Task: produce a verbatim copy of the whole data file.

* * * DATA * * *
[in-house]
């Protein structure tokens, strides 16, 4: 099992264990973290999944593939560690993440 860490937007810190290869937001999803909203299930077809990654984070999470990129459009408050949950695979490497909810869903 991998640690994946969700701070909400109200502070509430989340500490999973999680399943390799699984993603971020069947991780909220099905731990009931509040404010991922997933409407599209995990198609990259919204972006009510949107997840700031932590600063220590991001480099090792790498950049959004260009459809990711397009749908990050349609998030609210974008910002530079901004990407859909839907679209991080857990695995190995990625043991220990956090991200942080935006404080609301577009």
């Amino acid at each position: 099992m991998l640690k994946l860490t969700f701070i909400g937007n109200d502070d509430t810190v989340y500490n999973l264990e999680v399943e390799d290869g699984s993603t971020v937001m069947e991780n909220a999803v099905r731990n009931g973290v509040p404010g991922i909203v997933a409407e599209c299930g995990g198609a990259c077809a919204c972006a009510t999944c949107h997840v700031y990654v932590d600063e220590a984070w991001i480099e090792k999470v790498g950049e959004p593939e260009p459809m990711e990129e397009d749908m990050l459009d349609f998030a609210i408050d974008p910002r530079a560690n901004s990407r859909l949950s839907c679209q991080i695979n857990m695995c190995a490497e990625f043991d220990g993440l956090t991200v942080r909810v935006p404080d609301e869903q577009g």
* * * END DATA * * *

[in-house]
């Protein structure tokens, strides 16, 4: 099992264990973290999944593939560690993440 860490937007810190290869937001999803909203299930077809990654984070999470990129459009408050949950695979490497909810869903 991998640690994946969700701070909400109200502070509430989340500490999973999680399943390799699984993603971020069947991780909220099905731990009931509040404010991922997933409407599209995990198609990259919204972006009510949107997840700031932590600063220590991001480099090792790498950049959004260009459809990711397009749908990050349609998030609210974008910002530079901004990407859909839907679209991080857990695995190995990625043991220990956090991200942080935006404080609301577009």
């Amino acid at each position: 099992m991998l640690k994946l860490t969700f701070i909400g937007n109200d502070d509430t810190v989340y500490n999973l264990e999680v399943e390799d290869g699984s993603t971020v937001m069947e991780n909220a999803v099905r731990n009931g973290v509040p404010g991922i909203v997933a409407e599209c299930g995990g198609a990259c077809a919204c972006a009510t999944c949107h997840v700031y990654v932590d600063e220590a984070w991001i480099e090792k999470v790498g950049e959004p593939e260009p459809m990711e990129e397009d749908m990050l459009d349609f998030a609210i408050d974008p910002r530079a560690n901004s990407r859909l949950s839907c679209q991080i695979n857990m695995c190995a490497e990625f043991d220990g993440l956090t991200v942080r909810v935006p404080d609301e869903q577009g």